January 27, 2014
I have seen these words on my screen countless times. I fear them, in many ways, as they seem to hit closer to home all of the time.
Fear of death isn’t irrational - I know that when someone I love dies, it will be painful. It is natural, but that doesn’t make it easy to bear.
What is irrational is believing that death is related to proximity (except in horseshoes and hand grenades). However irrational it is, when something “hits close to home”, it can have a chilling effect, and if you’re anything like me, it can cause anxiety.
Irrational or not, when those words pop up on my screen, I immediately think about the proximity of death to those that I love.
And when I say headlines, I mean not only the ones on your TV, but also the ones in your browser (read: the top post on Facebook, or Hacker News). People attach themselves to bad news, for many reasons; sometimes it is because, quite simply, it is genuinely bad for that person. Like when someone they are close to is going through something horrible. Whatever the reason, this attachment naturally causes bad news to rise to the top. Thank you brilliant algorithms: bad news (amongst cats, surveys, and Candy Crush) is effectively micro-viral.
You know, everyone goes through tough times. And that shouldn’t be downplayed. When we see these headlines in our news feed, they are certainly not usually disingenuous. But unfortunately, while bad things happen to everyone, on average, many more good things happen. These things unfortunately don’t make the headlines as often, though. Normal, happy life isn’t viral.
We’ve reduced mourning to comments on a feed.
It used to be the obituary section that housed this information. We would intentionally participate in a process of mourning with loved ones. We would either seek out the information, or the affected would contact us in some more direct way to inform us of the bad news.
Now, it’s broadcast.
And we participate in some perverse form of mourning. Next to our messages of consolation sit mountains of distraction, clicks away from invites, messages, and notifications that encourage us to make quick, efficient work of what once took intentionality. And why?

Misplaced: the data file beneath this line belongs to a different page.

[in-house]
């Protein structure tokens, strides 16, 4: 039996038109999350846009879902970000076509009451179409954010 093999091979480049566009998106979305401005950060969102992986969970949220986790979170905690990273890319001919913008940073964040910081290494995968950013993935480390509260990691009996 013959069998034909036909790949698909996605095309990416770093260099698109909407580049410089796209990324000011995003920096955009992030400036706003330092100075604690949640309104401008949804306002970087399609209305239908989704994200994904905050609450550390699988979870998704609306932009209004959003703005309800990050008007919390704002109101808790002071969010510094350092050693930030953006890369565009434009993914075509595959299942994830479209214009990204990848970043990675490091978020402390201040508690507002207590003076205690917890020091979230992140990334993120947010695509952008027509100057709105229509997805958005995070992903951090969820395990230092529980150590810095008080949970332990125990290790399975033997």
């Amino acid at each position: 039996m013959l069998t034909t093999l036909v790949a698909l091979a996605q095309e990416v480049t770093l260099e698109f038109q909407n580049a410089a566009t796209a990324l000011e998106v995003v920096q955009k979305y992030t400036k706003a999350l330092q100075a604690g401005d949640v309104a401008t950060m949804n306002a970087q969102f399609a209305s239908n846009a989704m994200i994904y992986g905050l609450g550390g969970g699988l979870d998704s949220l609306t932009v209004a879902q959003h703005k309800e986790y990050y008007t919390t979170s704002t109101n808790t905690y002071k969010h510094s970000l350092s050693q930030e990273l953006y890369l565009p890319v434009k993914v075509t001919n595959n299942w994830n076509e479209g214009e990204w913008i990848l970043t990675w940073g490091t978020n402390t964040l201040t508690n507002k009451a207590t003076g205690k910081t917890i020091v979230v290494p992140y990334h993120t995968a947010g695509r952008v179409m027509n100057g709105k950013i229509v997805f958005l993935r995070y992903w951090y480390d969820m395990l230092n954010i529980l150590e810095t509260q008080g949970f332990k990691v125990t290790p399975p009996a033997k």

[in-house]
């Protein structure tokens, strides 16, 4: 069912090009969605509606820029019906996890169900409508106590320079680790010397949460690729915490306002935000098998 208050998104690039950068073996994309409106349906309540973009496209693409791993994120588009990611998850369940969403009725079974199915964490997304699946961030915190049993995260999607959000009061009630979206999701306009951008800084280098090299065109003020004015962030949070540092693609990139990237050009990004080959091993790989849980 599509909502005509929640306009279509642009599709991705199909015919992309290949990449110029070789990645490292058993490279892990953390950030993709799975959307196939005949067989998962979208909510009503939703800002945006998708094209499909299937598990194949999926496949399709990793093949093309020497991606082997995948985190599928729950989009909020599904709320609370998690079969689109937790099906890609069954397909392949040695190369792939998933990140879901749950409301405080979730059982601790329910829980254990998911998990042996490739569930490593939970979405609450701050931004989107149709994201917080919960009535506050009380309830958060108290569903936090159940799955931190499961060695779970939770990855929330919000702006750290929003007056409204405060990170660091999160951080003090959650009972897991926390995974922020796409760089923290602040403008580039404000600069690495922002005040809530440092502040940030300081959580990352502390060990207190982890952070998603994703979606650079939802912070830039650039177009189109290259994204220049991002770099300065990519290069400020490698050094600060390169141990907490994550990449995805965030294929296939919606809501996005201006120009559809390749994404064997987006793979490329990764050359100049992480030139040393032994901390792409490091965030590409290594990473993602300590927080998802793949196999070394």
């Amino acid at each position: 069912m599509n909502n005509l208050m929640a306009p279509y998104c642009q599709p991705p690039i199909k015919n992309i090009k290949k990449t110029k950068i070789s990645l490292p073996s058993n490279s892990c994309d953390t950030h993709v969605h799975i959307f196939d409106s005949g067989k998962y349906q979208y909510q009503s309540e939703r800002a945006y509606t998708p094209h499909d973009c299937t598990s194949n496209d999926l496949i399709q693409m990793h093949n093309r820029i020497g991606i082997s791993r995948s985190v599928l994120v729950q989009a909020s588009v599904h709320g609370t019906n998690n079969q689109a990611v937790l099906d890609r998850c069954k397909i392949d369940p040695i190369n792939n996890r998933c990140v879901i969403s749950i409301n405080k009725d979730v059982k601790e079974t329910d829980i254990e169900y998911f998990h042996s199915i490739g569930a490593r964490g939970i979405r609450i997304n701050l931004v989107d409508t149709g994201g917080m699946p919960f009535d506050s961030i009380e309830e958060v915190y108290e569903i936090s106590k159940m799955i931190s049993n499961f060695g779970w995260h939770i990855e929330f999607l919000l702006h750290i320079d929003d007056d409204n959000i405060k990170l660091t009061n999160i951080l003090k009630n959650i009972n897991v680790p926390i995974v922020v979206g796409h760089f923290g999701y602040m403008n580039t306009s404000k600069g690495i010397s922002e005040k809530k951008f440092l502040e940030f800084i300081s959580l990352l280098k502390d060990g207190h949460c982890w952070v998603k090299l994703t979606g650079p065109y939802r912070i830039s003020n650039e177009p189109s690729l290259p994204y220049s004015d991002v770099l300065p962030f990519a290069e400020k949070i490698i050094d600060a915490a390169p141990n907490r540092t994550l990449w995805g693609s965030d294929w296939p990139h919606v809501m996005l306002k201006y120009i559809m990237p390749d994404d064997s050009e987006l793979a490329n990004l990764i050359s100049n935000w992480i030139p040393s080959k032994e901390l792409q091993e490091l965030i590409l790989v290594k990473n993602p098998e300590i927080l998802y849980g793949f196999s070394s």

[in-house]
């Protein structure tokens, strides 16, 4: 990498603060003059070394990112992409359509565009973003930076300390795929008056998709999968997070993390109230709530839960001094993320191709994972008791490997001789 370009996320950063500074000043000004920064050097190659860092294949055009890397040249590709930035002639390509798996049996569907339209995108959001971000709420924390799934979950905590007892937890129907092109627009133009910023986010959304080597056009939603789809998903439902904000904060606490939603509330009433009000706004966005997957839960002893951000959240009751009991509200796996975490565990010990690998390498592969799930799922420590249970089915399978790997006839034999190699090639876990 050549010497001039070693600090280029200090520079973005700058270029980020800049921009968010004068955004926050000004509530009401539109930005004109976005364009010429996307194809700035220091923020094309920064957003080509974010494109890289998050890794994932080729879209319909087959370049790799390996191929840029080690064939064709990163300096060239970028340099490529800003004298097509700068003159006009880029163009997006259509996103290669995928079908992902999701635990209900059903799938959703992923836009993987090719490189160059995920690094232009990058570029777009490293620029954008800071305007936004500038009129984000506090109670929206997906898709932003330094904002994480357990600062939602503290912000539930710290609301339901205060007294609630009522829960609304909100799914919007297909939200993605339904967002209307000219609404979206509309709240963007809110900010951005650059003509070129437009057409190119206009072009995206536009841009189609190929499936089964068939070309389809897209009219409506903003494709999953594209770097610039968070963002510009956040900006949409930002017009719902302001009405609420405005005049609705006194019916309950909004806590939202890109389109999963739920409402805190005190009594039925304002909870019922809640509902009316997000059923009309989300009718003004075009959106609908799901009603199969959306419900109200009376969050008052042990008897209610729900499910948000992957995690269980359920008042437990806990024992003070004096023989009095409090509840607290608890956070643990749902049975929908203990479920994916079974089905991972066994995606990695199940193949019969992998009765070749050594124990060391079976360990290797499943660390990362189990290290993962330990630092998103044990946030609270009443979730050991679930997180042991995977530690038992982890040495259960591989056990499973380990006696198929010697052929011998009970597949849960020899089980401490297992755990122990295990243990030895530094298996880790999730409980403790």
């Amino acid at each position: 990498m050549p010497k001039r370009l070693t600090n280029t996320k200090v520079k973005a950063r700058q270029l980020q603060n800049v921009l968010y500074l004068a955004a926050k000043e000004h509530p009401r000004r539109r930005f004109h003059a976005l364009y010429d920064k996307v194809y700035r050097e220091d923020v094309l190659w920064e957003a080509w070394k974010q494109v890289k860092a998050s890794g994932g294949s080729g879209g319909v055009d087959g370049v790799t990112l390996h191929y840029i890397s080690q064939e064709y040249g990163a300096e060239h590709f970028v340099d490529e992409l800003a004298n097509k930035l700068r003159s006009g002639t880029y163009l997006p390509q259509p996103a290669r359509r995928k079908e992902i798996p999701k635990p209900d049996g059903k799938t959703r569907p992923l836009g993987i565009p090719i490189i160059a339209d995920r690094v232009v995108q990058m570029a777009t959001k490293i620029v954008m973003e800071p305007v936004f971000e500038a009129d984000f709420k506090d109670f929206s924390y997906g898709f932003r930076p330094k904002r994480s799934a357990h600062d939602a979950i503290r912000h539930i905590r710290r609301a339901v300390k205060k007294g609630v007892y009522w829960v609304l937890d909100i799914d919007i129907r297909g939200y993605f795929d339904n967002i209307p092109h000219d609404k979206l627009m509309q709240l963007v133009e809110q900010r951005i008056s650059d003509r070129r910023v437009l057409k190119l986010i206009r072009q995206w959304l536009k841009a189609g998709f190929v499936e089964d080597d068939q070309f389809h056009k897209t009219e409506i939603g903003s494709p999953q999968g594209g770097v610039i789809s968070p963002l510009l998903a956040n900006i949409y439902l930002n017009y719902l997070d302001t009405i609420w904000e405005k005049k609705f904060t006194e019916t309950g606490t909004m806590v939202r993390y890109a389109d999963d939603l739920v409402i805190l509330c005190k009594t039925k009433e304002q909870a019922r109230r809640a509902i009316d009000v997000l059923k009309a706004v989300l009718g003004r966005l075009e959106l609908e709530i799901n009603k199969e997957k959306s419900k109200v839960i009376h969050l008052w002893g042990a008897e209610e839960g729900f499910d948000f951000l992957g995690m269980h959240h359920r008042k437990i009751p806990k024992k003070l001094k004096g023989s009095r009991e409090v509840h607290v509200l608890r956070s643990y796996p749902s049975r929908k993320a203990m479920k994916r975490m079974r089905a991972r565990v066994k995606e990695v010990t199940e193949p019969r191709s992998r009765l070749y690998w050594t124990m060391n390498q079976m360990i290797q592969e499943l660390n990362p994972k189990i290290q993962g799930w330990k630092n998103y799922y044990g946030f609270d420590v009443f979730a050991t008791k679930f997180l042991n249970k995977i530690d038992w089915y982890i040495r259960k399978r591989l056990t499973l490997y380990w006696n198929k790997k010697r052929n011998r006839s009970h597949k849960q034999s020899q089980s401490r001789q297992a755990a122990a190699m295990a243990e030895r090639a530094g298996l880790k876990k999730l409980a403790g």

Because our massive volume of “relationships” make us believe we need digital methods to manage our infinitely growing network of friends.
If you have a thousand friends on Facebook, how often do you think something bad happens to them? Once a year? If that’s the case, then on average, you will have more than two negative things on your feed every day.
And because bad news is viral, you’re fairly likely to see bad news every day on Facebook, if you visit Facebook every day.
Depending on the definition of “bad things”, this number could be wildly more (or perhaps significantly less), but it’s far more than if you were to sample, say, 150 people.
And that number happens to be a proposed number of people we can cognitively maintain meaningful relationships with. It’s called Dunbar’s number.
Your past is nothing to necessarily throw away. Don’t get me wrong, I love the people in my past.
However, I am responsible primarily for my present and my future. When my past stands in the way of my present and my future, it’s time to cut something.
My most meaningful relationships are the ones I intend to cultivate in my present and my future. Expending energy to cultivate relationships that were primarily from my past (as in, I don’t talk to the person even on a yearly basis) should always take second seat to the relationships I’m cultivating now.
And here’s the kicker: if I’m reading the sad news about my long lost high school friend, I’m adopting anxiety at the expense of celebrating the good news from my most meaningful relationships.
We live in a culture where everything is preservable (except snapchats). And why not? It’s supported by zeroes and ones, so anything is possible.
The problem is, our human brains are not computers; we can’t expand our cognitive ability to retain meaningful relationships. And as we’ve said before, putting energy into our least meaningful relationships takes energy away from our most meaningful relationships. And quite often, this energy is spent consoling and listening to patently bad news.
So the answer? Say goodbye. Cut yourself off from your past. Do so with very specific intentionality, understanding that you will love and live better with the people you care about most. Don’t spread yourself thin and risk living in a constant state of depression and distant relationship; instead, live and breathe deeply with those you are closest with.
Written by Jonathan Cutrell, engineer and podcast host amongst other things. You can follow him on Twitter at @jcutrell.